Well; That was easy.
In seriousness, I can only really answer from the limited perspective of a 25 year old.
And I think there’s at least two ways to take the question, partly due to me not really knowing what people mean when they (or I) say, ‘the human condition’.
The first answer is clear. There have always been teenagers, or at least there has always been youthful uprisings. A desire to challenge the grown ups. Which is a big part of teenagerism (which I assume means the state/attitude of being a teenager, as opposed to some kind of prejudice against teenagers, which is more of a media led thing, maybe). I also think that this is a necessary part of history. I kinda like the idea of the ‘teenagers’ being those who see the world as it is, and form the antithesis of the dialectic. Ready to grow up, merge with that before, and slowly affect meaningful change. I am an optimistic materialist, somewhat.
Anyway. What I think we’re really getting at here (and I may be miles off, but it’s my answer, so I’m going to do it my way) is the idea that we have various points in our lives when we relive our teenage attitudes.
I think that at my age (somewhere near the middle of the cabbage) I should’ve had the opportunity for about two cycles of teenagedom. I’m pretty sure I’m nearing the end of my third.
I got a bonus ‘false puberty’ when I started wearing dresses. I basically started dressing and acting out like a young teenage girl trying to learn what actually works. Obviously the physical changes weren’t there, which is pretty lucky for me. But I just threw on and borrowed as many different outfits as possible. Trying to find ways to look sexy and exciting and me. And working out who that me was.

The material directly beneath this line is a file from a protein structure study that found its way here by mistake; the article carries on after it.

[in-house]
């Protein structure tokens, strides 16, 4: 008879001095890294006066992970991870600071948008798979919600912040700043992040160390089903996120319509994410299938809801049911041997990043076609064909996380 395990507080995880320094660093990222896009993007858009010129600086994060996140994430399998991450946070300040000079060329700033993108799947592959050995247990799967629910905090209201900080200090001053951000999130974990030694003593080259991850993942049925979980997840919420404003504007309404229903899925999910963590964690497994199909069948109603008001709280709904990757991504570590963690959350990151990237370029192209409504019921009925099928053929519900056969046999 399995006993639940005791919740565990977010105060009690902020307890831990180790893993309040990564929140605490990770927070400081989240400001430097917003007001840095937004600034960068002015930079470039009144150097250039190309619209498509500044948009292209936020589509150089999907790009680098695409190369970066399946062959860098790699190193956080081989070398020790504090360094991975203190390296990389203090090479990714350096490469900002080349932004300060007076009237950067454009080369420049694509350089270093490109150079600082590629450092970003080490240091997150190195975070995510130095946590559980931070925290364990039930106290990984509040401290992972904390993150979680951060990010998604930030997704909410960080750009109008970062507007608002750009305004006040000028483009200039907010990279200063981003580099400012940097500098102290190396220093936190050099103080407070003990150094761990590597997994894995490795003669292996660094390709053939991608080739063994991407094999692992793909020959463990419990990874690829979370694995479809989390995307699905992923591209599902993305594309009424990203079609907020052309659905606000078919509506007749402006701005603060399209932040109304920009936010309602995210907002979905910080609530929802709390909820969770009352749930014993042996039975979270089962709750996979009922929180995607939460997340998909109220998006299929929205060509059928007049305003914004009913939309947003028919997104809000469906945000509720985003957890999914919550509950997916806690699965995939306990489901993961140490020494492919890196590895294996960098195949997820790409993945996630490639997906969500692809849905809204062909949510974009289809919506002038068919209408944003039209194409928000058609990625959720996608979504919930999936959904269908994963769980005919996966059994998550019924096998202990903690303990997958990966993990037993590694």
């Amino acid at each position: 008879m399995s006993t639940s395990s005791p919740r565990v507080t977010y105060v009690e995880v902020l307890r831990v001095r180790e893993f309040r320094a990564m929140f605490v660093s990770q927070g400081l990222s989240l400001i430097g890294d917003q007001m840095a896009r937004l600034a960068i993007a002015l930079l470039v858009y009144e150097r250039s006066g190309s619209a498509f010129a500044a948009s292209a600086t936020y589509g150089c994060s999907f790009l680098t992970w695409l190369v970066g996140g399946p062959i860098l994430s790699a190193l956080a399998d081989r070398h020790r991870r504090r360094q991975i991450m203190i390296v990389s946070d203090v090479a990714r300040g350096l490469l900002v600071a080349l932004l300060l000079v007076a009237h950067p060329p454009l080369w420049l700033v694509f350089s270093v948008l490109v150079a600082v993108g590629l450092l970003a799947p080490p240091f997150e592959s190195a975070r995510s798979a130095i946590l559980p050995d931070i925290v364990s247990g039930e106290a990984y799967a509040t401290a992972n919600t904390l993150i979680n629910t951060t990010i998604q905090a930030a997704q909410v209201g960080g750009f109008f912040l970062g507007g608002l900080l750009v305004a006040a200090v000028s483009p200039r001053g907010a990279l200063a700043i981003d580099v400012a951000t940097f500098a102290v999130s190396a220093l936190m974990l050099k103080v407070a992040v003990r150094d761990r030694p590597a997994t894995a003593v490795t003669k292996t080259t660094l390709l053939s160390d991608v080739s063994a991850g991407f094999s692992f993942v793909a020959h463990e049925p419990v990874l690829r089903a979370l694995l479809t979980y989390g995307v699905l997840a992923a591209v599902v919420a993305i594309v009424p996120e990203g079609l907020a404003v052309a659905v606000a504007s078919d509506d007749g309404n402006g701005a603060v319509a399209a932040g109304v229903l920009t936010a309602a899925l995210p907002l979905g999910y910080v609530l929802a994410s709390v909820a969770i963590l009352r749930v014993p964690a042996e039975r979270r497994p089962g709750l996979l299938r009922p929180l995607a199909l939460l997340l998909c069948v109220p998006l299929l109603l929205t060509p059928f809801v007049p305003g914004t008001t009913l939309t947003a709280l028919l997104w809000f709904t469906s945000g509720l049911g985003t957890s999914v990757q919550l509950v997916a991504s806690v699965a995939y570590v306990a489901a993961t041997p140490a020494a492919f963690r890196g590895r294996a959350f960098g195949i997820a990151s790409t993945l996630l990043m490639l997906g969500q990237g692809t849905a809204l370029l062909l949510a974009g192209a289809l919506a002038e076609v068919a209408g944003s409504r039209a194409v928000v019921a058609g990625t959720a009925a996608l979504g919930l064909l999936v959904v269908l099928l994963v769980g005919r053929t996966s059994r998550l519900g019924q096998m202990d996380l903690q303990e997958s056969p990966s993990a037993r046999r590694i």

Maybe there really is a cycle.
I guess there’s a part of teenageness that is about realising you are constrained, but that you are also more powerful than that. You realise that there are things in the world you can’t control, but should.
So you rebel, you break out and act your own way.
At least in principle. The other less positive side of modern teenagerism is the kind of tribalism that goes hand in hand with that rebellion. Becoming a punk or a goth or a hoodie (NB, I have issues with all these terms, but they get across my point).
But then I think maybe even that just gives you the next thing to rebel against.
So once again teenagerism is part of the dialectic of the self. You are something, you realise its opposite, and you slowly learn to deal with the two of them together. Becoming more whole in the process.
It’s a theory, and right now I like it.
We reject and rebel our ways into our ‘real’ selves. Which is maybe unachievable.
But it’s us.
Illustration by Anna-Kaisa.